SALT LAKE CITY -- A Utah mother is on a mission to get her 12 year old placed in a first grade class room this fall.
Alexis Watson has a rare genetic abnormality that has her in special education classes, but her mother and physicians think she’s ready for the challenge a regular classroom can bring.
Since before Alexis’ birth, doctors have been telling Angie Watson what her daughter Alexis will never accomplish time and time again. She wasn’t expected to make it past delivery, or to her first birthday, but she overcomes her grim diagnosis every time.
“First not passed birth, then not go home from the hospital, then don’t expect anything,” Watson said. “I was literally told that they expected her to lay on her back in a vegetative state and stare at the ceiling for the rest of her life.”
Now educators say the 12 year old can’t go into regular classes, but her mother said she’s just looking for a district that will let the little girl try.
Alexis is missing part of her 4th chromosome and has three of the 11th. It’s an abnormality so rare there’s no information or treatment. But every day the pint-sized preteen surpasses expectations. After eight years in special education classes, Alexis’ mother says the 12 year old is mentally on par with most first graders.
She’s starting to read and write, and her mother wants Alexis to be given the chance at a regular class experience.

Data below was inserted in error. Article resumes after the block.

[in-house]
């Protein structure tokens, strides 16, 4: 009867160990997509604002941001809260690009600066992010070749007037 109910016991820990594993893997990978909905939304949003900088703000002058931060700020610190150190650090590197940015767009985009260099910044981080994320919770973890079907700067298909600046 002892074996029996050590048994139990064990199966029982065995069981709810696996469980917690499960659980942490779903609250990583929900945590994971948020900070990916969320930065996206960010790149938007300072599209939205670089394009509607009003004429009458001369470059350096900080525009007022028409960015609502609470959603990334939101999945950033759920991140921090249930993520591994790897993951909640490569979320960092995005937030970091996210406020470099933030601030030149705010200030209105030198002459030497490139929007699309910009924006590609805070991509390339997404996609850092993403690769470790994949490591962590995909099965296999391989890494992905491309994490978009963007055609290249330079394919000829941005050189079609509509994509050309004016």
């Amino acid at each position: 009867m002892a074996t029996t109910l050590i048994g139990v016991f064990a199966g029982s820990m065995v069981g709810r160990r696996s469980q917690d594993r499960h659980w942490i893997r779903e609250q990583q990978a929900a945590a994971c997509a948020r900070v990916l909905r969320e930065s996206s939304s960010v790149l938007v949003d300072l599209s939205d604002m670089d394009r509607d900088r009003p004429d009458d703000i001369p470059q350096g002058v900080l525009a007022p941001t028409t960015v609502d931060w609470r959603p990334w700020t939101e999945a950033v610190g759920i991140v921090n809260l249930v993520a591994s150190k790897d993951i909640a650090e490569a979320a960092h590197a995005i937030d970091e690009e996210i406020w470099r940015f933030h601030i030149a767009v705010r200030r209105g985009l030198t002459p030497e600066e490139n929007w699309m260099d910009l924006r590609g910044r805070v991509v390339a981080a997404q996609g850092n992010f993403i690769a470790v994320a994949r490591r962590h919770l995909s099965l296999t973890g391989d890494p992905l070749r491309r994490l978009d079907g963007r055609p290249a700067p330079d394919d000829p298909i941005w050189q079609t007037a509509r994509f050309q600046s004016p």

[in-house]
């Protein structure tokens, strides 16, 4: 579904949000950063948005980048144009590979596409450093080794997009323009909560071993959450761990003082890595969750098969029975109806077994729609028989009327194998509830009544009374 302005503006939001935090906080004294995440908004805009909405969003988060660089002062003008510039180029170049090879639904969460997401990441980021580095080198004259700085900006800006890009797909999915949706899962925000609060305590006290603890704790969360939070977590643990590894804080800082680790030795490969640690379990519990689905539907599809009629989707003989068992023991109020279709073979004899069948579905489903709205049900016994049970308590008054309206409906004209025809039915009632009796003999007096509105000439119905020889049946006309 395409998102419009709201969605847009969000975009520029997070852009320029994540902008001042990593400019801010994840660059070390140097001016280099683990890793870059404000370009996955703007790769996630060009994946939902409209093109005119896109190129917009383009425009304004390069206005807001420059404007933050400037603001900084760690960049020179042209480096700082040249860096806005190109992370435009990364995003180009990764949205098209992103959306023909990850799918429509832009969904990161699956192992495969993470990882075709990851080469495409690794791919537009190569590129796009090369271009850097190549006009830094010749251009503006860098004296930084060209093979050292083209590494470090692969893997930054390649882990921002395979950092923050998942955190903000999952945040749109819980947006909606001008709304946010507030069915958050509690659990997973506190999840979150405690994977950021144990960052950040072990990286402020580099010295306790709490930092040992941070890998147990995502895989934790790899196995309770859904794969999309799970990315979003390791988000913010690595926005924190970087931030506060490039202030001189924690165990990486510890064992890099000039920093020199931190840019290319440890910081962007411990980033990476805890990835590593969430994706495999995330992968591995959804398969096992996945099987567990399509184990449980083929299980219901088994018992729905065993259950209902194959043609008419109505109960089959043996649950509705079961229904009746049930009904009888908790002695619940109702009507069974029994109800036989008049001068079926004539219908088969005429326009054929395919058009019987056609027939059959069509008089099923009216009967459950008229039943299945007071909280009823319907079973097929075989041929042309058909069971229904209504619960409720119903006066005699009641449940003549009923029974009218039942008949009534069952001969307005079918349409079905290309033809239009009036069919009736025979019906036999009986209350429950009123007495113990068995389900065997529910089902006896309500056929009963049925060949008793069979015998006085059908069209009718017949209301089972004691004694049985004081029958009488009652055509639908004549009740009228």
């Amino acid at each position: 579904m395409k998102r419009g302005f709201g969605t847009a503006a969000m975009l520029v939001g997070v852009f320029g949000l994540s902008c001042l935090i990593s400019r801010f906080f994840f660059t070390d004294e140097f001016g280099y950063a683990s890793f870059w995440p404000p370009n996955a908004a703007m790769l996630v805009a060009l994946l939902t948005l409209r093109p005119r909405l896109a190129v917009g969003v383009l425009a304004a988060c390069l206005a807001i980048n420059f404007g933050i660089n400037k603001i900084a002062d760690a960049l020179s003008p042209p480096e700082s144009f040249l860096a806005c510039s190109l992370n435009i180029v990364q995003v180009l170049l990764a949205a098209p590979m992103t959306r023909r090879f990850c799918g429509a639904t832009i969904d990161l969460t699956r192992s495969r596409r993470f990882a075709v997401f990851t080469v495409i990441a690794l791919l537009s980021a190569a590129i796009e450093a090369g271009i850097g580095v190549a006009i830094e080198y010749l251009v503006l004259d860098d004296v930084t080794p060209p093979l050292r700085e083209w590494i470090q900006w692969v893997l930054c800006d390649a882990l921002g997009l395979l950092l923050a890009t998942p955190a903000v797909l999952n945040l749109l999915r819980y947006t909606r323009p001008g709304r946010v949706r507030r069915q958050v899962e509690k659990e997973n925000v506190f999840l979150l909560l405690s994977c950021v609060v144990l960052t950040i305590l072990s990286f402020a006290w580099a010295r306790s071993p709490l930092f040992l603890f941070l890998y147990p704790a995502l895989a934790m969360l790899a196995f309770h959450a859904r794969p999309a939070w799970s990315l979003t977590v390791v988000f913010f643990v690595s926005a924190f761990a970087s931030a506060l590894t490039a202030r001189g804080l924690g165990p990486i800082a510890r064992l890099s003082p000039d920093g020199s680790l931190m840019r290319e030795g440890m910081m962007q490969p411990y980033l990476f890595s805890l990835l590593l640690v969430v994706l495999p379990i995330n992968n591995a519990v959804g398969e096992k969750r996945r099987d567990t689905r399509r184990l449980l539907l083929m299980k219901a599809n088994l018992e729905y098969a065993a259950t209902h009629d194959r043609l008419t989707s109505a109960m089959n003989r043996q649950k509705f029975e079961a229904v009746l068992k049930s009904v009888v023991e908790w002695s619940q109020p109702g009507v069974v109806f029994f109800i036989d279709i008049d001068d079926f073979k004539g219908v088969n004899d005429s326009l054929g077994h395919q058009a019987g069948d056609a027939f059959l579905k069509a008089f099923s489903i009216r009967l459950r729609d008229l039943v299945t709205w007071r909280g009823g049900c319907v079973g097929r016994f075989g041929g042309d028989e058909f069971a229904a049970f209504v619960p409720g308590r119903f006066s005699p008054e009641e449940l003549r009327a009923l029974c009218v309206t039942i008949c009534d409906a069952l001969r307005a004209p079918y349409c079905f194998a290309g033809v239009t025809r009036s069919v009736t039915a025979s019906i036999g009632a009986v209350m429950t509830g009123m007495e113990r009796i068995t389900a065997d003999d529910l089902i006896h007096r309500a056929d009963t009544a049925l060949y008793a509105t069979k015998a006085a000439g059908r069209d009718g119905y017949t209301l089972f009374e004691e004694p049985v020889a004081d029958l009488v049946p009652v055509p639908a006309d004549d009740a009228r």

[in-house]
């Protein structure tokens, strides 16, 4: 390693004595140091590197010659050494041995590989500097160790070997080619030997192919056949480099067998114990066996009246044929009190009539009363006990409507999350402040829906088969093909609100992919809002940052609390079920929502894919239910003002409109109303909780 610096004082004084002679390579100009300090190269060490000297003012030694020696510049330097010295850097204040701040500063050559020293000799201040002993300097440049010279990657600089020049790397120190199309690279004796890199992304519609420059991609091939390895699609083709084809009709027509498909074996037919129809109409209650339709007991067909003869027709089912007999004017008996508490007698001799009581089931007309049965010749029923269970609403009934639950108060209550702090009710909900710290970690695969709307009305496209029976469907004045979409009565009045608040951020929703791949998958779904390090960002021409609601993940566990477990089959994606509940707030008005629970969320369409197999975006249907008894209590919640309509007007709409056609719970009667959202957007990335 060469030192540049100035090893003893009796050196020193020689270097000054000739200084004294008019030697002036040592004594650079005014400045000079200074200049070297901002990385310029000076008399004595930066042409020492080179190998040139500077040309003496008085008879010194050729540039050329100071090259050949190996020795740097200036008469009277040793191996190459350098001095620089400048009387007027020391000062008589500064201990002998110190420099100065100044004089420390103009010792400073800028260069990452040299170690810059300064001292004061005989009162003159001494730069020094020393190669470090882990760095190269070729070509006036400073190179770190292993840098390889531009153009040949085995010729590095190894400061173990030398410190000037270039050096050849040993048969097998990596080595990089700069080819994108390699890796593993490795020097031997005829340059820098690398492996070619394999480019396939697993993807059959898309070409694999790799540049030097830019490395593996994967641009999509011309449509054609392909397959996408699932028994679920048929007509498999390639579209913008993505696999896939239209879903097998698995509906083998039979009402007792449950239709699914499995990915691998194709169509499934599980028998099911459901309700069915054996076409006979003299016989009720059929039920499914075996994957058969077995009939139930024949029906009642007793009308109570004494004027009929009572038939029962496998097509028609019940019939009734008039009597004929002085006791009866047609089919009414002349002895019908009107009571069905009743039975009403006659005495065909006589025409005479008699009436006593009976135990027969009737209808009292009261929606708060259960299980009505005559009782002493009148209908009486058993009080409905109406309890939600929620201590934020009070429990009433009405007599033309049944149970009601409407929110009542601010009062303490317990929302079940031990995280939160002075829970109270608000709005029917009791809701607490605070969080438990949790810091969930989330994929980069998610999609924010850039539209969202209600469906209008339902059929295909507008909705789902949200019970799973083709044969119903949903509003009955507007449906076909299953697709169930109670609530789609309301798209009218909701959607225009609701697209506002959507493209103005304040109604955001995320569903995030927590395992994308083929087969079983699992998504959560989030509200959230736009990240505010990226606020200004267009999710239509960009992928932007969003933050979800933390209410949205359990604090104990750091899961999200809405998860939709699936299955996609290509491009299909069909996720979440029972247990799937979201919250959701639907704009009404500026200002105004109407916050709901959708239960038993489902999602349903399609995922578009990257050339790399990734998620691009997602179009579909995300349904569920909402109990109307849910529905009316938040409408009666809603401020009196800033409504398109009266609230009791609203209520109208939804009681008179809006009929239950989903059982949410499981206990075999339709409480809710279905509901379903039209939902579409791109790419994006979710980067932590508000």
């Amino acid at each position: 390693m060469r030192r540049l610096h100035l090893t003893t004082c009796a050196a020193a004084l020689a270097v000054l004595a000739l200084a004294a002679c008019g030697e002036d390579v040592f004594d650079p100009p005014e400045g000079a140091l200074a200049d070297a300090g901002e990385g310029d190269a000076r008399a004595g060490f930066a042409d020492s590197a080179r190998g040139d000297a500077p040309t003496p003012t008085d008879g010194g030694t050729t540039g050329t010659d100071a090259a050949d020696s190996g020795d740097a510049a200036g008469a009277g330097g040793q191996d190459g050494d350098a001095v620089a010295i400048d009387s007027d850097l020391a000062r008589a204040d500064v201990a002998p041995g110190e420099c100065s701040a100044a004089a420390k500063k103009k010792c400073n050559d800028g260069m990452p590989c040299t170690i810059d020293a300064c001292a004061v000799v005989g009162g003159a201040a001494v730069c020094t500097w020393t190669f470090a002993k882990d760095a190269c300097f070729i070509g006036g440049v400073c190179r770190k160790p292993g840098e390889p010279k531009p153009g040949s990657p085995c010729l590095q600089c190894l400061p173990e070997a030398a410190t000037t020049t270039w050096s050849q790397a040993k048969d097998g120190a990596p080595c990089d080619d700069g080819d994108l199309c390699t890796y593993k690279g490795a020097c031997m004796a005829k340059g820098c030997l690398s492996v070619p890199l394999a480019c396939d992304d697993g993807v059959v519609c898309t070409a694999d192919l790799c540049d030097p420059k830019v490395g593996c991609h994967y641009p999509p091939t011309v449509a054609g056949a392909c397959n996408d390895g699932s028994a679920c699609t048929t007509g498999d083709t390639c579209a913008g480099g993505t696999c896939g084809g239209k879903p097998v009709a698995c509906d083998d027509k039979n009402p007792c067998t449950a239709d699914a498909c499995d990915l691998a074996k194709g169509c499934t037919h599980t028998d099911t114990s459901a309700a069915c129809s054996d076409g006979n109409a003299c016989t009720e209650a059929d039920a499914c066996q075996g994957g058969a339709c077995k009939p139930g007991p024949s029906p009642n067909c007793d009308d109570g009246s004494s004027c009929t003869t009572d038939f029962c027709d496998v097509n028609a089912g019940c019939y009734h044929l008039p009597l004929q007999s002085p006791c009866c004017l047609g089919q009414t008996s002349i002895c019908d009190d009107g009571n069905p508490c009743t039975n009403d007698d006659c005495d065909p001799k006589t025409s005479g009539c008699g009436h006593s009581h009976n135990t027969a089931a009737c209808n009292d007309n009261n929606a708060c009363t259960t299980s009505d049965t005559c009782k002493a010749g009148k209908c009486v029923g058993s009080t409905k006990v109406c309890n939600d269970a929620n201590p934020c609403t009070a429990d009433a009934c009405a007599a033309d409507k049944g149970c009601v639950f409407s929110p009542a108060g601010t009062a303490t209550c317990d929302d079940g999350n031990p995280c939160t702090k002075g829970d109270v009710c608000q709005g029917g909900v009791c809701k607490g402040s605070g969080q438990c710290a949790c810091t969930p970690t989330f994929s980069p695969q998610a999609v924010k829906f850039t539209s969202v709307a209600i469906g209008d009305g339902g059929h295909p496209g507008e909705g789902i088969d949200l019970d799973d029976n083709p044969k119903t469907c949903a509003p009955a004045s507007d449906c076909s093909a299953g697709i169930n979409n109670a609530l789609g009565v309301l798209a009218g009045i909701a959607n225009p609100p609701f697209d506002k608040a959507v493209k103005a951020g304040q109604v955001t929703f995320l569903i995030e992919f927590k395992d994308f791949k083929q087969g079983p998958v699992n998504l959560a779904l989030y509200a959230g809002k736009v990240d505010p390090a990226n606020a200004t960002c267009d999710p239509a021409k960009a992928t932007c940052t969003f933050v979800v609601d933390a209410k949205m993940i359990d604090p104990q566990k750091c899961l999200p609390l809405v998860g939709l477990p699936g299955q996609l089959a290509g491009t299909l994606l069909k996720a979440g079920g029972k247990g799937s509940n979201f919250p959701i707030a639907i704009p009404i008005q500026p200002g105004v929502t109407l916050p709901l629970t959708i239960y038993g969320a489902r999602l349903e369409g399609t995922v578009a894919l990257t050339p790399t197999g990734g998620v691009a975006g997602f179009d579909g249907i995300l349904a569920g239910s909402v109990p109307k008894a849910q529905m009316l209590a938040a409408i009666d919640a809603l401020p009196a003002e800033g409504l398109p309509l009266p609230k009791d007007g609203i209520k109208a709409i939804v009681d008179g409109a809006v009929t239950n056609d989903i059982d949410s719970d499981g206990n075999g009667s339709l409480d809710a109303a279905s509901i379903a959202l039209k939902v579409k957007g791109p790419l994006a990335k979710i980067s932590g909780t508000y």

“She needs special accommodations in the effect that she has a wheel chair and she needs one-on-one assistance for safety and communication, aside from that I would expect she could do the homework and answer the questions and take the tests like the typical first graders,” Watson said.
Salt Lake City School District officials said they can’t comment on Alexis’ case because of privacy but sent FOX 13 News the district policy when it comes to special education. The policy says students are re-evaluated every three years to determine whether they are still in need of special classes, but Watson said a 12 year old wouldn’t be allowed in a first grade class.
“They say it’s best for the child to be moved along with kids her own age, it just kind of drives me batty because she fits in with first graders, she doesn’t fit in with teenagers,” Watson said.
Watson has no anger toward the district; she said she simply wants to find one with a little less red tape.
Watson said she’ll move anywhere to give her daughter the opportunity of a better education, even if it means out of state.
“There’s got to be someone who’s willing to look beyond their habits and red tape and look at the child,” she said. “We don’t typically look at our children and say, ‘No, I don’t think you’ll succeed at that so don’t even try.”